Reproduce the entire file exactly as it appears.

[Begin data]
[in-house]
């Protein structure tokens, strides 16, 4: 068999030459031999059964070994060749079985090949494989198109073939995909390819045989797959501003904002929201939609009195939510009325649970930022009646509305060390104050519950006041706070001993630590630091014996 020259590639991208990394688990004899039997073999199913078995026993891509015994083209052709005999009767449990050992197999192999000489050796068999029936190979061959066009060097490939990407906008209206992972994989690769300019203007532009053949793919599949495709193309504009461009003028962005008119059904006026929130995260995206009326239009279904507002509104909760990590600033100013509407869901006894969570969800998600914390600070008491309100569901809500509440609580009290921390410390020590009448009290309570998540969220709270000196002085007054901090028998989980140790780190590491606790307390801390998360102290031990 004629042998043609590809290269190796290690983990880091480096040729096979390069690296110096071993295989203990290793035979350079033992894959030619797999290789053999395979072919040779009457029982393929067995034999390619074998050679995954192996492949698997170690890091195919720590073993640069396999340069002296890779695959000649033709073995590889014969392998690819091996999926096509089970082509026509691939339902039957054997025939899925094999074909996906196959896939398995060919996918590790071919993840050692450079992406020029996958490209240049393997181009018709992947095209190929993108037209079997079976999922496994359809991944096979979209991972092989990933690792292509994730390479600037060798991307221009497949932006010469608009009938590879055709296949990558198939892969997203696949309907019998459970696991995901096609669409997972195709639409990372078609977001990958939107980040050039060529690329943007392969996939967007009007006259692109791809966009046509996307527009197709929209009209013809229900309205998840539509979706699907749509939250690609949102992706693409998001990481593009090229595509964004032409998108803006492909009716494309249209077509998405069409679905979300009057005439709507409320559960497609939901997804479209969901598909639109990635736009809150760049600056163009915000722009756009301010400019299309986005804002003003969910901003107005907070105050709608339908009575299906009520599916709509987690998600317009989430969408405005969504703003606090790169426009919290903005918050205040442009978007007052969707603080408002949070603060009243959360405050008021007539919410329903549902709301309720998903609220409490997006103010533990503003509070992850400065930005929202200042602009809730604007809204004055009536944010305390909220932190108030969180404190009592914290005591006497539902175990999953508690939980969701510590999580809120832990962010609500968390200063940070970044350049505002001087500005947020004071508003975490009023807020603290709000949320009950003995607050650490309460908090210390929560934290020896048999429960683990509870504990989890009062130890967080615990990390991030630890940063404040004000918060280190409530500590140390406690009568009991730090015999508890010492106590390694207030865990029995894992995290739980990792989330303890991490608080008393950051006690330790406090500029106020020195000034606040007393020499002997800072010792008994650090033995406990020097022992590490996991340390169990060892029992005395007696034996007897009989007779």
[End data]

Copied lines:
[in-house]
């Protein structure tokens, strides 16, 4: 068999030459031999059964070994060749079985090949494989198109073939995909390819045989797959501003904002929201939609009195939510009325649970930022009646509305060390104050519950006041706070001993630590630091014996 020259590639991208990394688990004899039997073999199913078995026993891509015994083209052709005999009767449990050992197999192999000489050796068999029936190979061959066009060097490939990407906008209206992972994989690769300019203007532009053949793919599949495709193309504009461009003028962005008119059904006026929130995260995206009326239009279904507002509104909760990590600033100013509407869901006894969570969800998600914390600070008491309100569901809500509440609580009290921390410390020590009448009290309570998540969220709270000196002085007054901090028998989980140790780190590491606790307390801390998360102290031990 004629042998043609590809290269190796290690983990880091480096040729096979390069690296110096071993295989203990290793035979350079033992894959030619797999290789053999395979072919040779009457029982393929067995034999390619074998050679995954192996492949698997170690890091195919720590073993640069396999340069002296890779695959000649033709073995590889014969392998690819091996999926096509089970082509026509691939339902039957054997025939899925094999074909996906196959896939398995060919996918590790071919993840050692450079992406020029996958490209240049393997181009018709992947095209190929993108037209079997079976999922496994359809991944096979979209991972092989990933690792292509994730390479600037060798991307221009497949932006010469608009009938590879055709296949990558198939892969997203696949309907019998459970696991995901096609669409997972195709639409990372078609977001990958939107980040050039060529690329943007392969996939967007009007006259692109791809966009046509996307527009197709929209009209013809229900309205998840539509979706699907749509939250690609949102992706693409998001990481593009090229595509964004032409998108803006492909009716494309249209077509998405069409679905979300009057005439709507409320559960497609939901997804479209969901598909639109990635736009809150760049600056163009915000722009756009301010400019299309986005804002003003969910901003107005907070105050709608339908009575299906009520599916709509987690998600317009989430969408405005969504703003606090790169426009919290903005918050205040442009978007007052969707603080408002949070603060009243959360405050008021007539919410329903549902709301309720998903609220409490997006103010533990503003509070992850400065930005929202200042602009809730604007809204004055009536944010305390909220932190108030969180404190009592914290005591006497539902175990999953508690939980969701510590999580809120832990962010609500968390200063940070970044350049505002001087500005947020004071508003975490009023807020603290709000949320009950003995607050650490309460908090210390929560934290020896048999429960683990509870504990989890009062130890967080615990990390991030630890940063404040004000918060280190409530500590140390406690009568009991730090015999508890010492106590390694207030865990029995894992995290739980990792989330303890991490608080008393950051006690330790406090500029106020020195000034606040007393020499002997800072010792008994650090033995406990020097022992590490996991340390169990060892029992005395007696034996007897009989007779």